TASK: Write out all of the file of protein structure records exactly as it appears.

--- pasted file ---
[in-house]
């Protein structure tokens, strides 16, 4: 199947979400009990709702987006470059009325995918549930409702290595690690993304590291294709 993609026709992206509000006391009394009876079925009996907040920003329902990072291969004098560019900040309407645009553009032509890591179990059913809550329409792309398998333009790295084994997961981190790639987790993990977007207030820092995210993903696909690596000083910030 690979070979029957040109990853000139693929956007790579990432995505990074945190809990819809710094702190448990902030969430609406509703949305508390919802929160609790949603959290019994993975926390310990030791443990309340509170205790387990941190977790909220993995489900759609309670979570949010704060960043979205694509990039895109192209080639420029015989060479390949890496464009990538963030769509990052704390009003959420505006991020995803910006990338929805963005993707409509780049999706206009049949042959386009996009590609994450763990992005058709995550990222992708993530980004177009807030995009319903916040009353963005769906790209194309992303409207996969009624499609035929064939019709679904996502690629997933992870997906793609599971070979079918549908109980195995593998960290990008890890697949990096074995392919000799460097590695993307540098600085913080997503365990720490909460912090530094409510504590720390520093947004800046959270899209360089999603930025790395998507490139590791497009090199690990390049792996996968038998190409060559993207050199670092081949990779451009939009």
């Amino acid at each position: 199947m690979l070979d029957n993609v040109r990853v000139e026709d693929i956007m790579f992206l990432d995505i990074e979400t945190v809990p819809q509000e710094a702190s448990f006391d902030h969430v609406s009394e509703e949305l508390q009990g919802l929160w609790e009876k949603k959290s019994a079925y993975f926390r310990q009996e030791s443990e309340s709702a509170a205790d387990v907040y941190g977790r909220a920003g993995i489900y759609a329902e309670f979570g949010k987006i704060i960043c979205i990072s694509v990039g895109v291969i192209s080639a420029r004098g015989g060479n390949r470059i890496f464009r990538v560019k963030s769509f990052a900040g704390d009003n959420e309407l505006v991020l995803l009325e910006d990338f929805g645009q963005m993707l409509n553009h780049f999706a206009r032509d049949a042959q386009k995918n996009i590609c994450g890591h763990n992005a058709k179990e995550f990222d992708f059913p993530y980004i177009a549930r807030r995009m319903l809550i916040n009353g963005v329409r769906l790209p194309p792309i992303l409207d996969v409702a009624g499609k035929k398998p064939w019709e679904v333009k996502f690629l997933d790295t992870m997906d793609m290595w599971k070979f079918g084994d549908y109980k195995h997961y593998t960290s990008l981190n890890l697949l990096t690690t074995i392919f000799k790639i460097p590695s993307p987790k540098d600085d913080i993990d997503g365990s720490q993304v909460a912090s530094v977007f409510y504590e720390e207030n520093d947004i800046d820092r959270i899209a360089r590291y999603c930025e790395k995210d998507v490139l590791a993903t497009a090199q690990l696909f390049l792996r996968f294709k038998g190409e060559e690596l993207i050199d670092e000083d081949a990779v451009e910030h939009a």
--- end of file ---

[in-house]
């Protein structure tokens, strides 16, 4: 199947979400009990709702987006470059009325995918549930409702290595690690993304590291294709 993609026709992206509000006391009394009876079925009996907040920003329902990072291969004098560019900040309407645009553009032509890591179990059913809550329409792309398998333009790295084994997961981190790639987790993990977007207030820092995210993903696909690596000083910030 690979070979029957040109990853000139693929956007790579990432995505990074945190809990819809710094702190448990902030969430609406509703949305508390919802929160609790949603959290019994993975926390310990030791443990309340509170205790387990941190977790909220993995489900759609309670979570949010704060960043979205694509990039895109192209080639420029015989060479390949890496464009990538963030769509990052704390009003959420505006991020995803910006990338929805963005993707409509780049999706206009049949042959386009996009590609994450763990992005058709995550990222992708993530980004177009807030995009319903916040009353963005769906790209194309992303409207996969009624499609035929064939019709679904996502690629997933992870997906793609599971070979079918549908109980195995593998960290990008890890697949990096074995392919000799460097590695993307540098600085913080997503365990720490909460912090530094409510504590720390520093947004800046959270899209360089999603930025790395998507490139590791497009090199690990390049792996996968038998190409060559993207050199670092081949990779451009939009």
């Amino acid at each position: 199947m690979l070979d029957n993609v040109r990853v000139e026709d693929i956007m790579f992206l990432d995505i990074e979400t945190v809990p819809q509000e710094a702190s448990f006391d902030h969430v609406s009394e509703e949305l508390q009990g919802l929160w609790e009876k949603k959290s019994a079925y993975f926390r310990q009996e030791s443990e309340s709702a509170a205790d387990v907040y941190g977790r909220a920003g993995i489900y759609a329902e309670f979570g949010k987006i704060i960043c979205i990072s694509v990039g895109v291969i192209s080639a420029r004098g015989g060479n390949r470059i890496f464009r990538v560019k963030s769509f990052a900040g704390d009003n959420e309407l505006v991020l995803l009325e910006d990338f929805g645009q963005m993707l409509n553009h780049f999706a206009r032509d049949a042959q386009k995918n996009i590609c994450g890591h763990n992005a058709k179990e995550f990222d992708f059913p993530y980004i177009a549930r807030r995009m319903l809550i916040n009353g963005v329409r769906l790209p194309p792309i992303l409207d996969v409702a009624g499609k035929k398998p064939w019709e679904v333009k996502f690629l997933d790295t992870m997906d793609m290595w599971k070979f079918g084994d549908y109980k195995h997961y593998t960290s990008l981190n890890l697949l990096t690690t074995i392919f000799k790639i460097p590695s993307p987790k540098d600085d913080i993990d997503g365990s720490q993304v909460a912090s530094v977007f409510y504590e720390e207030n520093d947004i800046d820092r959270i899209a360089r590291y999603c930025e790395k995210d998507v490139l590791a993903t497009a090199q690990l696909f390049l792996r996968f294709k038998g190409e060559e690596l993207i050199d670092e000083d081949a990779v451009e910030h939009a």